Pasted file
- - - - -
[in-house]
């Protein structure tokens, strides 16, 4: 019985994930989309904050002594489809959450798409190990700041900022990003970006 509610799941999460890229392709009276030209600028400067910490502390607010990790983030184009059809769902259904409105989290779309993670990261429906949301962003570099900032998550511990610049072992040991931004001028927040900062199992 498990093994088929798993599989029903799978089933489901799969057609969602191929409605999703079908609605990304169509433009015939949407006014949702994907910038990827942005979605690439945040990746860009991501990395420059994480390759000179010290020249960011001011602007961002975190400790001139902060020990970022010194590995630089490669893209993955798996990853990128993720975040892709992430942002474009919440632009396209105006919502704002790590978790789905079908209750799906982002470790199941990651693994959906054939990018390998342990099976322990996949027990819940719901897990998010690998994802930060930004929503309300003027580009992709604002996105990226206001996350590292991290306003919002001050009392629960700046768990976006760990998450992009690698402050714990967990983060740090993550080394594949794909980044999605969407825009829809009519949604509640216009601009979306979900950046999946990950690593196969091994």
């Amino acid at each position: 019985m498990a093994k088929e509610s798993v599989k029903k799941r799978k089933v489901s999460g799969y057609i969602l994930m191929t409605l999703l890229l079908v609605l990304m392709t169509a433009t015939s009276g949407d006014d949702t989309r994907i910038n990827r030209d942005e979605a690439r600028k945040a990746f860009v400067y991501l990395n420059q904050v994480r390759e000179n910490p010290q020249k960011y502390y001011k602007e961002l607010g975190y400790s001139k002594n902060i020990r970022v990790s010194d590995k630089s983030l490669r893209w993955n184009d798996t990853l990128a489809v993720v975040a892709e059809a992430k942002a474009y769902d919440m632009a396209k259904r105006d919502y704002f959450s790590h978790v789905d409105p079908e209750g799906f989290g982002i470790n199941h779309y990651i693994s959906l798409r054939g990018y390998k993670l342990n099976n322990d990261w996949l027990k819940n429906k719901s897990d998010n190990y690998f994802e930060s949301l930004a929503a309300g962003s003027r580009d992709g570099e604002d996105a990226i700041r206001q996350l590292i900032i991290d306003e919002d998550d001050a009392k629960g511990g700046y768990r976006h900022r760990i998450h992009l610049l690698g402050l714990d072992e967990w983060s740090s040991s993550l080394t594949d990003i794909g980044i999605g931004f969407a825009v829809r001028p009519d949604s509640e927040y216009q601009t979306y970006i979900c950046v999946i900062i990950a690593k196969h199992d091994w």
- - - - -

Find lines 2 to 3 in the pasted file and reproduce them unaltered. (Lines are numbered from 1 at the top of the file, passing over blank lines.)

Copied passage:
């Protein structure tokens, strides 16, 4: 019985994930989309904050002594489809959450798409190990700041900022990003970006 509610799941999460890229392709009276030209600028400067910490502390607010990790983030184009059809769902259904409105989290779309993670990261429906949301962003570099900032998550511990610049072992040991931004001028927040900062199992 498990093994088929798993599989029903799978089933489901799969057609969602191929409605999703079908609605990304169509433009015939949407006014949702994907910038990827942005979605690439945040990746860009991501990395420059994480390759000179010290020249960011001011602007961002975190400790001139902060020990970022010194590995630089490669893209993955798996990853990128993720975040892709992430942002474009919440632009396209105006919502704002790590978790789905079908209750799906982002470790199941990651693994959906054939990018390998342990099976322990996949027990819940719901897990998010690998994802930060930004929503309300003027580009992709604002996105990226206001996350590292991290306003919002001050009392629960700046768990976006760990998450992009690698402050714990967990983060740090993550080394594949794909980044999605969407825009829809009519949604509640216009601009979306979900950046999946990950690593196969091994």
């Amino acid at each position: 019985m498990a093994k088929e509610s798993v599989k029903k799941r799978k089933v489901s999460g799969y057609i969602l994930m191929t409605l999703l890229l079908v609605l990304m392709t169509a433009t015939s009276g949407d006014d949702t989309r994907i910038n990827r030209d942005e979605a690439r600028k945040a990746f860009v400067y991501l990395n420059q904050v994480r390759e000179n910490p010290q020249k960011y502390y001011k602007e961002l607010g975190y400790s001139k002594n902060i020990r970022v990790s010194d590995k630089s983030l490669r893209w993955n184009d798996t990853l990128a489809v993720v975040a892709e059809a992430k942002a474009y769902d919440m632009a396209k259904r105006d919502y704002f959450s790590h978790v789905d409105p079908e209750g799906f989290g982002i470790n199941h779309y990651i693994s959906l798409r054939g990018y390998k993670l342990n099976n322990d990261w996949l027990k819940n429906k719901s897990d998010n190990y690998f994802e930060s949301l930004a929503a309300g962003s003027r580009d992709g570099e604002d996105a990226i700041r206001q996350l590292i900032i991290d306003e919002d998550d001050a009392k629960g511990g700046y768990r976006h900022r760990i998450h992009l610049l690698g402050l714990d072992e967990w983060s740090s040991s993550l080394t594949d990003i794909g980044i999605g931004f969407a825009v829809r001028p009519d949604s509640e927040y216009q601009t979306y970006i979900c950046v999946i900062i990950a690593k196969h199992d091994w």